(We’ll thank you to refer to it as resting flow state face from here on out.)

Related Content

Creativity, Not Money, is the Key to Happiness: Discover Psychologist Mihaly Csikszentmihaly’s Theory of “Flow”

David Lynch Explains How Simple Daily Habits Enhance His Creativity

“The Philosophy of “Flow”: A Brief Introduction to Taoism

Ayun Halliday is the Chief Primatologist of the East Village Inky zine and author, most recently, of Creative, Not Famous: The Small Potato Manifesto.  Follow her @AyunHalliday.

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Comments (7)
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  • Francois says:

    Been using flow state for close to 40 years when doing software development and can identify with most of the points. I have heard of groups of people going into flow state (i.e. sport teams) but I have never experienced it myself.

    There are many similarities between flow state and the state just before falling asleep. My theory is that flow state taps into a part of the unconscious mind to enhance mental performance. The complete disconnect with time and the environment is something very similar to REM sleep.

  • SZ says:

    I’ve experienced flow state while skateboarding or wrestling and I can say that it’s an incredible feeling. I think it takes a lot of hard work to reach

  • Igor Zbitnoff says:

    I’d appreciate some research on the effects of such drugs as caffeine, nicotine, cannabis and other psychedelics, and alcohol on flow.

  • Scotty Chambley says:

    I wrestled for six years state champion three of those never reached flow state. Not knowing until this moment, I have been in a state of movement that I can’t explain I don’t remember really. Onlookers had to fill me in. It was in; I hate to admit; physical fights. My mind took control of my body. I guess that’s what happened each time I can remember up to a certain point then there is a time I remember nothing until a when the fight has ended. Each time the person is serverly injured and left in a ambulance. I don’t like talking about this I’m a different person now. This flow state is the only explanation I have. I did not get angry and black out it’s the opposite according to eyewitnesses. Most say it’s like I stopped then just moved in that I knew what was going to happen before it did. I don’t really know. I still have no idea how I got there what triggered it.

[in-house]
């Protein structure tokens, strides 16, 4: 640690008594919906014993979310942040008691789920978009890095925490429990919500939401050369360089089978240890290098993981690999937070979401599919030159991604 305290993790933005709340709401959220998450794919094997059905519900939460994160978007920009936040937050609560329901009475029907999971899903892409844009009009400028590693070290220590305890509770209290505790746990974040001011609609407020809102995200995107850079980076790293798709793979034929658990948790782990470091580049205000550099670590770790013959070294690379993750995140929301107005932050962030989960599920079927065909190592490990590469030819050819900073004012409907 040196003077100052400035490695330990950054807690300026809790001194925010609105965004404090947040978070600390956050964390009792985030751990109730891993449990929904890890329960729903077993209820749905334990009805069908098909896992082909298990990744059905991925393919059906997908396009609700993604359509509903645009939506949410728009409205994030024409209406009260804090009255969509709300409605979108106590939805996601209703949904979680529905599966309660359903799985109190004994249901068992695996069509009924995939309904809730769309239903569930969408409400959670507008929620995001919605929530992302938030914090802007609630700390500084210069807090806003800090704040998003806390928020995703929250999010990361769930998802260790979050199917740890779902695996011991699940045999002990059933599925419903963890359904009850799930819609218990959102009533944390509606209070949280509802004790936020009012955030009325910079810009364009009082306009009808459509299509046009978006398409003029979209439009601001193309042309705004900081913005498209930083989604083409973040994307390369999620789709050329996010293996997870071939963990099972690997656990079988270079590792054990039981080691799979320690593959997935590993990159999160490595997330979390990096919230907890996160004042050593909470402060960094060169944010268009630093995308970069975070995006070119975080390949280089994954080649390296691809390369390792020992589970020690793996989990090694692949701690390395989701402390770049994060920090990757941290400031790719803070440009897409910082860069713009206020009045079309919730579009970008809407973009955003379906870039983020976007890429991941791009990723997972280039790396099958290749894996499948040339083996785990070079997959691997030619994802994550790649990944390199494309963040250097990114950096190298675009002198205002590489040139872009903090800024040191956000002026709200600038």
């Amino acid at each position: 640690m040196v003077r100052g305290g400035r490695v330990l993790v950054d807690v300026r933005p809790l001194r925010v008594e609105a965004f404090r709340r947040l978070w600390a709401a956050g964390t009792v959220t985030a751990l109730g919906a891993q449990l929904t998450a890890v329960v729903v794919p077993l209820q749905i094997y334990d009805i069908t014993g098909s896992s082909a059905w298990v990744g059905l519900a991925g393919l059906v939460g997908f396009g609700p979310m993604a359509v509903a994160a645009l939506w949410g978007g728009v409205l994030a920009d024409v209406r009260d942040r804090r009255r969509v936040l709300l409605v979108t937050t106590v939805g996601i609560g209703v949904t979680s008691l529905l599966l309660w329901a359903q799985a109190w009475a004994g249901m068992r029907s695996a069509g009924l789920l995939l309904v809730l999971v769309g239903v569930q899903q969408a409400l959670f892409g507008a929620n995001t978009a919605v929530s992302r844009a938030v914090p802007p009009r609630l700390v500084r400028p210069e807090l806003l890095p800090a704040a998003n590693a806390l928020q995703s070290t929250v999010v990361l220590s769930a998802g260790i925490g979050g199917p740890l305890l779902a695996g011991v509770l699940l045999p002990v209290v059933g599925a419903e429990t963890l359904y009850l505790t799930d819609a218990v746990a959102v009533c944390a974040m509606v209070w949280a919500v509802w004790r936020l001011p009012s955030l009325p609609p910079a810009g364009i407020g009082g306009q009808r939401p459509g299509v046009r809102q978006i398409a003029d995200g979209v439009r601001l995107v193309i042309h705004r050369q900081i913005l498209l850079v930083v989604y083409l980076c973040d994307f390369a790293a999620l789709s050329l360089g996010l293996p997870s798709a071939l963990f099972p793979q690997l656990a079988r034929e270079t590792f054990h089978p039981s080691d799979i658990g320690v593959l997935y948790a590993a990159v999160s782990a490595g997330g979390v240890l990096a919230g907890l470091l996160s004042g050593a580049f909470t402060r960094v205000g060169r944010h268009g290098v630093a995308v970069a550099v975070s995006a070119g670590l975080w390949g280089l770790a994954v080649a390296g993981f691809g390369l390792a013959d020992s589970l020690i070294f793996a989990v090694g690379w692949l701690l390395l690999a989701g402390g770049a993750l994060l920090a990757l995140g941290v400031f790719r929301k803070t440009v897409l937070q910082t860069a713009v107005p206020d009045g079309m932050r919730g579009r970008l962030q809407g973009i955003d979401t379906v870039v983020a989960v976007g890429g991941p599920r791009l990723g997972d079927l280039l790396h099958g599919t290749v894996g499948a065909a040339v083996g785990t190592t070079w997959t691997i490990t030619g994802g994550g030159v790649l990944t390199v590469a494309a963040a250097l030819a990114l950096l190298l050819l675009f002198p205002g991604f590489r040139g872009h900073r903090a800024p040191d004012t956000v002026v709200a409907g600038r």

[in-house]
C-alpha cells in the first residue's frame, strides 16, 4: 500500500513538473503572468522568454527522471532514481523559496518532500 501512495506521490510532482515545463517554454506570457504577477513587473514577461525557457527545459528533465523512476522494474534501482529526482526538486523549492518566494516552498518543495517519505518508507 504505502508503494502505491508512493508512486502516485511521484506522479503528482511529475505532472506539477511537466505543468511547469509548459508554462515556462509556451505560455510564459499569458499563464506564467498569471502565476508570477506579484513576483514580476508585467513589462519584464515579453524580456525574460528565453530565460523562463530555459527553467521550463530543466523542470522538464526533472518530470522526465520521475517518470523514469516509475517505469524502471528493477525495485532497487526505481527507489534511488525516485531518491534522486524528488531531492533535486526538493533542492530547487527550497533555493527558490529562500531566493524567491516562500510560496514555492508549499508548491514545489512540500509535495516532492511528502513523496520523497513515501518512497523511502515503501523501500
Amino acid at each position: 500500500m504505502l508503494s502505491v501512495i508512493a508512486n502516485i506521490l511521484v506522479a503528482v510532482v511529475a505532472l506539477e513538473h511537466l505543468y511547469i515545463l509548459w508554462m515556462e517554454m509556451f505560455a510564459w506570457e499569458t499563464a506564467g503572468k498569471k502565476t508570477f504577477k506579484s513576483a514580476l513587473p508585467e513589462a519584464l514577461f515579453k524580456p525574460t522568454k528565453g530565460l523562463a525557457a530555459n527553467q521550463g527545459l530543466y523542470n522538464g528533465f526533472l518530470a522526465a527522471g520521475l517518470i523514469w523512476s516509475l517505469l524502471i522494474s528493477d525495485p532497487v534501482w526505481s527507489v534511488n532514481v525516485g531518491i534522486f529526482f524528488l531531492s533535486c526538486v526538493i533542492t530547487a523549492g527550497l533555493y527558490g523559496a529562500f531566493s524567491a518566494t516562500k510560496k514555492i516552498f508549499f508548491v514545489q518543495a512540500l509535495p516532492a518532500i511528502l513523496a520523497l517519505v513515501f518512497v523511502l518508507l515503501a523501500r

• gTime says:

    Bro, mind altering substance is flow backdoor but we are not our best.

  • Dan Mccann says:

    I engage at flow state level almost everyday, climbing and skiing. It is a powerful elixer. The only problem for me being human and a recovering junkie is, when im in meanial chore, responsability mode for a couple weeks. Life can feel rather compramised and mondane otherwise. Before FLOW STATE was a term i used to use the im the puzzle explanation. In daily life im a puzzle with a bunch of the peices missing. When im on the hill, climbing or skiing or both, im a puzzle with all the peices in, and the picture is clear. Ow, its a real thing and those who live there a lot can be full blown junkies for it. Without it for a while, grumpy, out of balance, less than a joy to be around sort of thing.
    Praise be full flow expression. We can recognise each other by that satisfied twinkle in they eye !!

  • Norman Rabinovitz says:

    Intriguing amazing coverage I would
    Like to take advantage of your